Make sure you make a list of quantities and have storage space allocated before you go shopping.
Try to wait as long as possible to purchase perishable items. It’s a good idea to put together two grocery lists: one that can be purchased ahead of time and one of perishables, so that you can spread out your shopping and make sure everything stays fresh.
If you’re hosting at home, be sure to perform a deep clean of your house in advance of the party. This will not only make your home look great when parents drop off their kids, but will also help you stay organized throughout the setup process.
This is crucial and it’s often overlooked by many parents who host parties in their own homes.
Your kid may know what’s off limits in your house and be well-trained to stay away from certain objects or areas of the house. Your party guests do not.
Make sure that anything potentially dangerous is removed or hidden away to ensure that kids stay safe during the party in your home.
Ask your kid what kind of music he or she likes and put together a playlist of appropriate songs that will work (or delegate this task to another family member or friend).
Make sure you have a compatible speaker system for indoor parties or a portable wireless speaker for outdoor parties.
You can also delegate music duties during the party to another family member or parent.
Most parents hosting kid birthday parties get a couple photos here and there, but not enough to capture the entire event—and hiring a photographer is expensive!
Delegate photography duties to a family member or parent willing to take pictures throughout the event.
Later in life, your child will be happy they have pictures of their best friends to reminisce about and poke fun at.
Pro Tip: Include photos in thank you cards sent to attendees
Most parents can’t get enough pictures of their kids. Why not develop some of the pictures you took during the party and pop them in an envelope along with every thank you card? It’s a great personalized touch that parents will love.
Give yourself plenty of time to decorate.
If you’re hosting at home, start a couple days ahead of time. The setup may take longer than you think. Enlist the help of family members for difficult tasks.
If you choose to host at a venue that allows parents to bring decorations, you may not be allowed to decorate until hours before the party.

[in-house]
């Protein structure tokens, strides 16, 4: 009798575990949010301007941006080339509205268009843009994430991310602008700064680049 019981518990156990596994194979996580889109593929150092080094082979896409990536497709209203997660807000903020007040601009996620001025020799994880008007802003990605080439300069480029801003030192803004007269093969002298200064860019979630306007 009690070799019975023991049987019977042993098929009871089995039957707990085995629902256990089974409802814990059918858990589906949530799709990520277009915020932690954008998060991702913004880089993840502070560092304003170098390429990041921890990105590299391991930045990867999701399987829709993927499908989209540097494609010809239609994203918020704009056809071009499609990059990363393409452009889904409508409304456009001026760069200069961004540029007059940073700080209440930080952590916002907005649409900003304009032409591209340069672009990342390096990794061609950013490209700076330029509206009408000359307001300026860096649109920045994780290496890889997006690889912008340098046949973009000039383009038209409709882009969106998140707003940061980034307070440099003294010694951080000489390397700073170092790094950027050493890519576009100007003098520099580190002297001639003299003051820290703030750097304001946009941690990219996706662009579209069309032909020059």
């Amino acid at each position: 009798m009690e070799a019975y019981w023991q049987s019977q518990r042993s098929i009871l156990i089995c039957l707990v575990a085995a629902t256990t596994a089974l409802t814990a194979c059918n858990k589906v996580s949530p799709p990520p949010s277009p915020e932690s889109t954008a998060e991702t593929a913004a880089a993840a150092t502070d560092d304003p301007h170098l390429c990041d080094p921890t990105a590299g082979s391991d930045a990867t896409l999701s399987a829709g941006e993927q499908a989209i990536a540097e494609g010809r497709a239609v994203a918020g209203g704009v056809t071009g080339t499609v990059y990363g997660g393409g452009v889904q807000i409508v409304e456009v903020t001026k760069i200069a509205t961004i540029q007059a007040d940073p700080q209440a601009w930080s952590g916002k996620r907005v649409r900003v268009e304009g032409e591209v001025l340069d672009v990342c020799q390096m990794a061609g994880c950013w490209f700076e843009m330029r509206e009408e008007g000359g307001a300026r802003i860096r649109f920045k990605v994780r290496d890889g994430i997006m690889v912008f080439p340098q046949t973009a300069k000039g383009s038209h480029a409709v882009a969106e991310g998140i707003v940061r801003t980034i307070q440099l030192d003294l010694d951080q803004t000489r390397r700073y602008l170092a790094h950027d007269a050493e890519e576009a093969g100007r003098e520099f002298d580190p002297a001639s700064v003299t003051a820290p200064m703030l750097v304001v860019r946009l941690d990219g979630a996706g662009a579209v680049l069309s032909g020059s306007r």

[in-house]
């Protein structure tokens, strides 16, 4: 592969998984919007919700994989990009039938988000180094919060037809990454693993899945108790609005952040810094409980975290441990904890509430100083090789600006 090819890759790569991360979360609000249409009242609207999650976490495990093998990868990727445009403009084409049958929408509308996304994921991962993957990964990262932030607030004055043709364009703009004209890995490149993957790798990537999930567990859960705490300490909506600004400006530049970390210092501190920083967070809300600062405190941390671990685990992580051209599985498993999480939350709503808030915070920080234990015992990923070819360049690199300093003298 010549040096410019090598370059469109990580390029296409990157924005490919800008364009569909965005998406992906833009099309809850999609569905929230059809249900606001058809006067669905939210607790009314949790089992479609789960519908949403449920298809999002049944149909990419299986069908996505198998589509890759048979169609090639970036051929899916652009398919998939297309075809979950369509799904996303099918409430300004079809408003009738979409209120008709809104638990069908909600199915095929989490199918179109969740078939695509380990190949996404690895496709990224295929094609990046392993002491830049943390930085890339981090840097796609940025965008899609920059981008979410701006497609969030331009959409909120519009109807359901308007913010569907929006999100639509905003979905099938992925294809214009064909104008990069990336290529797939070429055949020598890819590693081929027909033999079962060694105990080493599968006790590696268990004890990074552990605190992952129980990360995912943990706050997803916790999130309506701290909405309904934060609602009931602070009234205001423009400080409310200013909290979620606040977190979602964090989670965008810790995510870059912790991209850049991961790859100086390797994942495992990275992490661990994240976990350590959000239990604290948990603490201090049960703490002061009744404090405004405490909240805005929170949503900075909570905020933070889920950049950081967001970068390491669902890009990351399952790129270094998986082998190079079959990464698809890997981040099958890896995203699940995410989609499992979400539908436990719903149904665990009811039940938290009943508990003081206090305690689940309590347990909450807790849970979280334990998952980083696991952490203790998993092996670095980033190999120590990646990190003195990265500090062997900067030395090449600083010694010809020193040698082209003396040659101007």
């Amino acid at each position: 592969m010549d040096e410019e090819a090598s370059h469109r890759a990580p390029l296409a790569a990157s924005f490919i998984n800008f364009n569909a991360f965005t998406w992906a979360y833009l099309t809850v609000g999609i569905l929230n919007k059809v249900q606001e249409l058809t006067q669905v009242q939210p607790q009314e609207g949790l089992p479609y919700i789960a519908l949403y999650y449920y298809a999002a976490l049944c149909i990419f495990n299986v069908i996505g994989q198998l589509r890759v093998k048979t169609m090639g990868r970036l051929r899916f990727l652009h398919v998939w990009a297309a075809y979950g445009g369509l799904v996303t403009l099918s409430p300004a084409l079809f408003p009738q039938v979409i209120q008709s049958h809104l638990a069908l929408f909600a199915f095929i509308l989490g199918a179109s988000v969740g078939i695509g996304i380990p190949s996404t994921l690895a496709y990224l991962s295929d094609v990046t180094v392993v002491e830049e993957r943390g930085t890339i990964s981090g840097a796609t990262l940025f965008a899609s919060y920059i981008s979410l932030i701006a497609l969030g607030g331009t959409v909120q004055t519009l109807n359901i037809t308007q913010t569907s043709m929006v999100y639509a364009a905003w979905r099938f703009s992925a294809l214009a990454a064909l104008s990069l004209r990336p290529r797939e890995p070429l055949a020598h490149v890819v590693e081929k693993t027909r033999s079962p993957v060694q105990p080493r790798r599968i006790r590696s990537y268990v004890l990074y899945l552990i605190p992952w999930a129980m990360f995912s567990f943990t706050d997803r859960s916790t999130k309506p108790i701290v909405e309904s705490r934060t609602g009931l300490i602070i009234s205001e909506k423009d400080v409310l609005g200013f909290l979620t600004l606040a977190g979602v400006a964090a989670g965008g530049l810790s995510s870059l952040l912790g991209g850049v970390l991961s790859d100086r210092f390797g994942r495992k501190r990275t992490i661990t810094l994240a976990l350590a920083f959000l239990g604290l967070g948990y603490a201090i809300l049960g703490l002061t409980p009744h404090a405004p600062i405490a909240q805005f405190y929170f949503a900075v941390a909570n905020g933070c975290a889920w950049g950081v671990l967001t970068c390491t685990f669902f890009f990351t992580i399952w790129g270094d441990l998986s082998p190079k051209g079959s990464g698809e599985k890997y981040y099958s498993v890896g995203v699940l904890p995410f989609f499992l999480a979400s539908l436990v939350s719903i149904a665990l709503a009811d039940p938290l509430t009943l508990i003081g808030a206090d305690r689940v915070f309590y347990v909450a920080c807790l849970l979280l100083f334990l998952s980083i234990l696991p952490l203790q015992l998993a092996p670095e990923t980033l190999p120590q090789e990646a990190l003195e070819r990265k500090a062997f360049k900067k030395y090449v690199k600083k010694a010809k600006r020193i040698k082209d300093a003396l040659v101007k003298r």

In these cases, make sure you have everything ready to go, scope out the event space, and have a plan for execution before you get there.
If you choose to cook rather than catering or hosting at an event space with a menu, all the power to you.
It’s going to take time, so be sure you get started on less perishable items at least a day in advance.
Create a list of foods to prepare and make sure you’ve allocated plenty of time to get all of it done.
If you’re hosting at home, you may have some items that need to be fresh out of the oven to ensure food safety. Taking care of food prep early in the day is wise, as you only have to remember to put the meal in the oven (and take it out!) as the party nears.
Make sure to block out some time on the day of the party for another cleaning and safety check of your house. Kids can turn a house upside down in a matter of hours, so it’s important to double check.
If you catered food or ordered a cake, chances are you will have to pick it up the day of the party.
Make sure you block out time to do this or assign a pick-up role to a friend or family member, as the day of a party can be jammed with last minute tasks.
This is a realistic conversation for every child older than 4.
Birthday parties are amazing educational opportunities for the children hosting, as they can learn how to be the center of attention in a respectful, kind way.
Make sure your child knows how special it is to have a birthday party and have the opportunity to receive gifts from friends and family.
You can also have a conversation with your child about what it means to be a host. Sure, their main priority should be to have fun, but whether the party is at home or at another venue, welcoming guests and saying thank you are important actions to emphasize.
Depending on the age of the children at your party, it’s possible that parents will stick around to watch their child and help out.
Be sure to have a list of small roles ready before the party begins and assign these roles as your guests arrive.
At parties for older children, where it’s uncommon for parents of guests to stay, assign these goals within your family, and make sure everyone knows what their responsibilities are.
This can be extremely important in order to make sure the party goes smoothly and everyone is safe.
Have you ever sat down to write thank you cards and realized you don’t know who the specific gifts you received are from?
It happens. A lot.
It’s nearly impossible to keep every gift-giver’s card near their gift without mixing something up.
Thankfully, the solution is easy:
Assign an adult note-taker while your child is opening presents. You only need two columns:
You’ll be thankful you put in a bit of extra effort when you sit down with your son or daughter to write thank you cards.
Try to do this as soon as possible, preferably 1 or 2 days after the party.
Once again, thank you cards are an opportunity for your son or daughter to practice their manners and show their gratitude to their friends.
At some ages, it’s a necessity for parents to write thank you cards for their kids, but once kids have the ability to write, they should be writing the cards on their own.
Here’s an easy template that you can work with your son or daughter to customize:
Dear _______ ,
Thank you for coming to my birthday party at ________, and for the awesome _______.
We had so much fun, and I can’t wait to (play with/use/try) it!
Party planning doesn’t have to be stressful.
In fact, it can be fun—and seeing the smile on our kids’ faces when they’re having fun at a thoughtfully planned party makes it all well worth it.
Whether you decide to host at home, at an event space, or at a Minnesota Birthday Party specialist, organization is key.
Now that you’ve worked through our comprehensive checklist, you’re well on your way to hosting your child’s birthday party of a lifetime.